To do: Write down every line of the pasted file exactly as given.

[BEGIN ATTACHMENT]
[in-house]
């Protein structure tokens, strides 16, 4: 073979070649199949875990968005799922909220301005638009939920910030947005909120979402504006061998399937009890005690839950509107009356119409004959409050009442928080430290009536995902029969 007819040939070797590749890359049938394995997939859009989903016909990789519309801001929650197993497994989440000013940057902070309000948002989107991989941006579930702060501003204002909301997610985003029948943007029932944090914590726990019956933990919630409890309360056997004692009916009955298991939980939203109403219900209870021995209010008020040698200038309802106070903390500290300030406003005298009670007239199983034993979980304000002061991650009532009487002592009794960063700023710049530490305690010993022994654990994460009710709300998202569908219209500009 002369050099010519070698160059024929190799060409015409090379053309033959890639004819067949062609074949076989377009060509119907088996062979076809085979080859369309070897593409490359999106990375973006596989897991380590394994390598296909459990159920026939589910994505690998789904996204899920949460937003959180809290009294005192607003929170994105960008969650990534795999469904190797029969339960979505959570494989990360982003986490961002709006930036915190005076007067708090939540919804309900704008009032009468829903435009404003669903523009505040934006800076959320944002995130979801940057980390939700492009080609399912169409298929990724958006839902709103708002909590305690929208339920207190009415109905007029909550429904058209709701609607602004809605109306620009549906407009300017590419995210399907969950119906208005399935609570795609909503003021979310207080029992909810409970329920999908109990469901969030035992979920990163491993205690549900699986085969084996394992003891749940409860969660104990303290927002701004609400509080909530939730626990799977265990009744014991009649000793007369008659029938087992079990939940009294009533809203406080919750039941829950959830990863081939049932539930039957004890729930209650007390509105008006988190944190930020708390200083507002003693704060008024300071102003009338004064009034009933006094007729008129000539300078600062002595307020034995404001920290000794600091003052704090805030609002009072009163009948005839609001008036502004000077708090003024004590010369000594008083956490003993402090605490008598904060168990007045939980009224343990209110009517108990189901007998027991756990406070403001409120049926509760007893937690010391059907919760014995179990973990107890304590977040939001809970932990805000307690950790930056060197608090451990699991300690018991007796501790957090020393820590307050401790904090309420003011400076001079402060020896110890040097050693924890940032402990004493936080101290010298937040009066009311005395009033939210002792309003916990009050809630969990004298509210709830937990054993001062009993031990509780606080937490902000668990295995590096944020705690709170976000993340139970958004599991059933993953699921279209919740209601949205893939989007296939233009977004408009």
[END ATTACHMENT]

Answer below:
[in-house]
């Protein structure tokens, strides 16, 4: 073979070649199949875990968005799922909220301005638009939920910030947005909120979402504006061998399937009890005690839950509107009356119409004959409050009442928080430290009536995902029969 007819040939070797590749890359049938394995997939859009989903016909990789519309801001929650197993497994989440000013940057902070309000948002989107991989941006579930702060501003204002909301997610985003029948943007029932944090914590726990019956933990919630409890309360056997004692009916009955298991939980939203109403219900209870021995209010008020040698200038309802106070903390500290300030406003005298009670007239199983034993979980304000002061991650009532009487002592009794960063700023710049530490305690010993022994654990994460009710709300998202569908219209500009 002369050099010519070698160059024929190799060409015409090379053309033959890639004819067949062609074949076989377009060509119907088996062979076809085979080859369309070897593409490359999106990375973006596989897991380590394994390598296909459990159920026939589910994505690998789904996204899920949460937003959180809290009294005192607003929170994105960008969650990534795999469904190797029969339960979505959570494989990360982003986490961002709006930036915190005076007067708090939540919804309900704008009032009468829903435009404003669903523009505040934006800076959320944002995130979801940057980390939700492009080609399912169409298929990724958006839902709103708002909590305690929208339920207190009415109905007029909550429904058209709701609607602004809605109306620009549906407009300017590419995210399907969950119906208005399935609570795609909503003021979310207080029992909810409970329920999908109990469901969030035992979920990163491993205690549900699986085969084996394992003891749940409860969660104990303290927002701004609400509080909530939730626990799977265990009744014991009649000793007369008659029938087992079990939940009294009533809203406080919750039941829950959830990863081939049932539930039957004890729930209650007390509105008006988190944190930020708390200083507002003693704060008024300071102003009338004064009034009933006094007729008129000539300078600062002595307020034995404001920290000794600091003052704090805030609002009072009163009948005839609001008036502004000077708090003024004590010369000594008083956490003993402090605490008598904060168990007045939980009224343990209110009517108990189901007998027991756990406070403001409120049926509760007893937690010391059907919760014995179990973990107890304590977040939001809970932990805000307690950790930056060197608090451990699991300690018991007796501790957090020393820590307050401790904090309420003011400076001079402060020896110890040097050693924890940032402990004493936080101290010298937040009066009311005395009033939210002792309003916990009050809630969990004298509210709830937990054993001062009993031990509780606080937490902000668990295995590096944020705690709170976000993340139970958004599991059933993953699921279209919740209601949205893939989007296939233009977004408009």